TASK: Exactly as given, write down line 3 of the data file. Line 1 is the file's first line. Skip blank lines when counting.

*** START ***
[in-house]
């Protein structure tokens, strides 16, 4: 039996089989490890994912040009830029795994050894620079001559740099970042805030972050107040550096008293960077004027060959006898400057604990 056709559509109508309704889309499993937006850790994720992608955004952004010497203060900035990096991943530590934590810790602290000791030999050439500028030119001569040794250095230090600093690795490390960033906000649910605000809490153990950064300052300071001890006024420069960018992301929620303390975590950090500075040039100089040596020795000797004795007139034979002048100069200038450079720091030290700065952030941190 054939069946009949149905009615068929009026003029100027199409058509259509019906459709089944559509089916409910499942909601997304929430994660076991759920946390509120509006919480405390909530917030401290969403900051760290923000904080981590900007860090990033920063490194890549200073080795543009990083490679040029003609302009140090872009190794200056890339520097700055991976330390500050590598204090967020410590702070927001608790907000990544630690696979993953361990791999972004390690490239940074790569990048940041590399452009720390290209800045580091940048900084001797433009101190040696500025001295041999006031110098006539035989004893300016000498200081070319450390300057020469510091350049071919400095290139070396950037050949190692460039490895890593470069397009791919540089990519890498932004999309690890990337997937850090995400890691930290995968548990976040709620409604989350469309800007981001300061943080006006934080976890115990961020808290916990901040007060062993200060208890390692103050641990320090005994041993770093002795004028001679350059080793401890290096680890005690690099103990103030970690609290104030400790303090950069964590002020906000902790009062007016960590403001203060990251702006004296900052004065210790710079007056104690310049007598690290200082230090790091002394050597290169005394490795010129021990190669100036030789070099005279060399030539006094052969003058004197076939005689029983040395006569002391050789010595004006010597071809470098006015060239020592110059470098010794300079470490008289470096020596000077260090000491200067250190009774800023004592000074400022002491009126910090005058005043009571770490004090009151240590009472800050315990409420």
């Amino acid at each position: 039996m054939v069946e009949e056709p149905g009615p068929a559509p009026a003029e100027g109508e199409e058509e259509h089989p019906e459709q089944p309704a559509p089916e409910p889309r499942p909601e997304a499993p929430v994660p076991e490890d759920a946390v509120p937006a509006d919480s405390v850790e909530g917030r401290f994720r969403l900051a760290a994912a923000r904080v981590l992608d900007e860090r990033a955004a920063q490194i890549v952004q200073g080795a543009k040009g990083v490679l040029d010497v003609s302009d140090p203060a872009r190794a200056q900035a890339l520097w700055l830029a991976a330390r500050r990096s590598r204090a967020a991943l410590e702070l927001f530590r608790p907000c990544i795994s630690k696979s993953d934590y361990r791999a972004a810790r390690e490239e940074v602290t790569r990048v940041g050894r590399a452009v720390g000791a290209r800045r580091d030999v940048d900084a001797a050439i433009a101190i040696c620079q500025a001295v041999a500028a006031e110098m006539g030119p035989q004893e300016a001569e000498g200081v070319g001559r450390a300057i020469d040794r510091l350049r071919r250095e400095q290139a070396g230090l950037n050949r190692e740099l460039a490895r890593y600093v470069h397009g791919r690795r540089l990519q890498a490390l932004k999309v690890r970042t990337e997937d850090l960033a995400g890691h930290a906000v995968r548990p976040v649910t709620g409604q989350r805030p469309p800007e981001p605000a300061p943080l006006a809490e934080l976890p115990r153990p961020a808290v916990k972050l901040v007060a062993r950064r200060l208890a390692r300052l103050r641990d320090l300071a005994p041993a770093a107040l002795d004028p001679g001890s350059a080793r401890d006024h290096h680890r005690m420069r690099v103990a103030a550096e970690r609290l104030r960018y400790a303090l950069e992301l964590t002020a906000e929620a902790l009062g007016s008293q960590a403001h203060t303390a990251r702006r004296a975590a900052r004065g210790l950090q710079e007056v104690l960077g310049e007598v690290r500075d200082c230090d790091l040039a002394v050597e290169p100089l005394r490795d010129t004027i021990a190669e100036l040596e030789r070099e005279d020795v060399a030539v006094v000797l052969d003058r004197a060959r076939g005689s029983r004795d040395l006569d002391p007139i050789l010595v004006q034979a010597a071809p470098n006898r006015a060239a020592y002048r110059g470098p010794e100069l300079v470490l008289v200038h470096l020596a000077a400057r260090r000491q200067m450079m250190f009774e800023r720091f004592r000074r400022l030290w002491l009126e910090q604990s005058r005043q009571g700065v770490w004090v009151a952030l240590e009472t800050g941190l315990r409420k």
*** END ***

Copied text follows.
């Amino acid at each position: 039996m054939v069946e009949e056709p149905g009615p068929a559509p009026a003029e100027g109508e199409e058509e259509h089989p019906e459709q089944p309704a559509p089916e409910p889309r499942p909601e997304a499993p929430v994660p076991e490890d759920a946390v509120p937006a509006d919480s405390v850790e909530g917030r401290f994720r969403l900051a760290a994912a923000r904080v981590l992608d900007e860090r990033a955004a920063q490194i890549v952004q200073g080795a543009k040009g990083v490679l040029d010497v003609s302009d140090p203060a872009r190794a200056q900035a890339l520097w700055l830029a991976a330390r500050r990096s590598r204090a967020a991943l410590e702070l927001f530590r608790p907000c990544i795994s630690k696979s993953d934590y361990r791999a972004a810790r390690e490239e940074v602290t790569r990048v940041g050894r590399a452009v720390g000791a290209r800045r580091d030999v940048d900084a001797a050439i433009a101190i040696c620079q500025a001295v041999a500028a006031e110098m006539g030119p035989q004893e300016a001569e000498g200081v070319g001559r450390a300057i020469d040794r510091l350049r071919r250095e400095q290139a070396g230090l950037n050949r190692e740099l460039a490895r890593y600093v470069h397009g791919r690795r540089l990519q890498a490390l932004k999309v690890r970042t990337e997937d850090l960033a995400g890691h930290a906000v995968r548990p976040v649910t709620g409604q989350r805030p469309p800007e981001p605000a300061p943080l006006a809490e934080l976890p115990r153990p961020a808290v916990k972050l901040v007060a062993r950064r200060l208890a390692r300052l103050r641990d320090l300071a005994p041993a770093a107040l002795d004028p001679g001890s350059a080793r401890d006024h290096h680890r005690m420069r690099v103990a103030a550096e970690r609290l104030r960018y400790a303090l950069e992301l964590t002020a906000e929620a902790l009062g007016s008293q960590a403001h203060t303390a990251r702006r004296a975590a900052r004065g210790l950090q710079e007056v104690l960077g310049e007598v690290r500075d200082c230090d790091l040039a002394v050597e290169p100089l005394r490795d010129t004027i021990a190669e100036l040596e030789r070099e005279d020795v060399a030539v006094v000797l052969d003058r004197a060959r076939g005689s029983r004795d040395l006569d002391p007139i050789l010595v004006q034979a010597a071809p470098n006898r006015a060239a020592y002048r110059g470098p010794e100069l300079v470490l008289v200038h470096l020596a000077a400057r260090r000491q200067m450079m250190f009774e800023r720091f004592r000074r400022l030290w002491l009126e910090q604990s005058r005043q009571g700065v770490w004090v009151a952030l240590e009472t800050g941190l315990r409420k």